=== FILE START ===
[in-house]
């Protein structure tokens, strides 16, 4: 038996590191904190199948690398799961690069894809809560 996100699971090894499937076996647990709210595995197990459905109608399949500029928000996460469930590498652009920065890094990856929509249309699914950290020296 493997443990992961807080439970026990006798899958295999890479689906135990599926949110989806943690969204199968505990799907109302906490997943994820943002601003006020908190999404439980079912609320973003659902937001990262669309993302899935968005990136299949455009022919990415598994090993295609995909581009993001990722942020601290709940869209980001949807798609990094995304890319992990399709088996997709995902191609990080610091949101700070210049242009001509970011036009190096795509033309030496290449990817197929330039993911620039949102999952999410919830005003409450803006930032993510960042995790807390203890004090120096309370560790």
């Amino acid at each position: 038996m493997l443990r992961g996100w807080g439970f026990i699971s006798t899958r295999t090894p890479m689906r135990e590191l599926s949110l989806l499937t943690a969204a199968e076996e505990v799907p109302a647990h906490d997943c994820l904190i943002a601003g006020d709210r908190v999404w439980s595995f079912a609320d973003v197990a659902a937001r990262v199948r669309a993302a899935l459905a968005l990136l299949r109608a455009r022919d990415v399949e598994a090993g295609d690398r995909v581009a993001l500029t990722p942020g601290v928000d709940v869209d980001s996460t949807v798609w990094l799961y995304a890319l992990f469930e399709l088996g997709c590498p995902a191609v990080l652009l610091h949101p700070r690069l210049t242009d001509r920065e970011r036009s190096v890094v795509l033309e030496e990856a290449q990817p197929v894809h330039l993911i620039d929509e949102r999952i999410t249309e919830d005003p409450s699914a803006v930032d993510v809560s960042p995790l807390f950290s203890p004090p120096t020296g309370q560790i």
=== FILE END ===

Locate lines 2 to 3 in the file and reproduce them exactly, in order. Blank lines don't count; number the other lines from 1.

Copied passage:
């Protein structure tokens, strides 16, 4: 038996590191904190199948690398799961690069894809809560 996100699971090894499937076996647990709210595995197990459905109608399949500029928000996460469930590498652009920065890094990856929509249309699914950290020296 493997443990992961807080439970026990006798899958295999890479689906135990599926949110989806943690969204199968505990799907109302906490997943994820943002601003006020908190999404439980079912609320973003659902937001990262669309993302899935968005990136299949455009022919990415598994090993295609995909581009993001990722942020601290709940869209980001949807798609990094995304890319992990399709088996997709995902191609990080610091949101700070210049242009001509970011036009190096795509033309030496290449990817197929330039993911620039949102999952999410919830005003409450803006930032993510960042995790807390203890004090120096309370560790």
């Amino acid at each position: 038996m493997l443990r992961g996100w807080g439970f026990i699971s006798t899958r295999t090894p890479m689906r135990e590191l599926s949110l989806l499937t943690a969204a199968e076996e505990v799907p109302a647990h906490d997943c994820l904190i943002a601003g006020d709210r908190v999404w439980s595995f079912a609320d973003v197990a659902a937001r990262v199948r669309a993302a899935l459905a968005l990136l299949r109608a455009r022919d990415v399949e598994a090993g295609d690398r995909v581009a993001l500029t990722p942020g601290v928000d709940v869209d980001s996460t949807v798609w990094l799961y995304a890319l992990f469930e399709l088996g997709c590498p995902a191609v990080l652009l610091h949101p700070r690069l210049t242009d001509r920065e970011r036009s190096v890094v795509l033309e030496e990856a290449q990817p197929v894809h330039l993911i620039d929509e949102r999952i999410t249309e919830d005003p409450s699914a803006v930032d993510v809560s960042p995790l807390f950290s203890p004090p120096t020296g309370q560790i």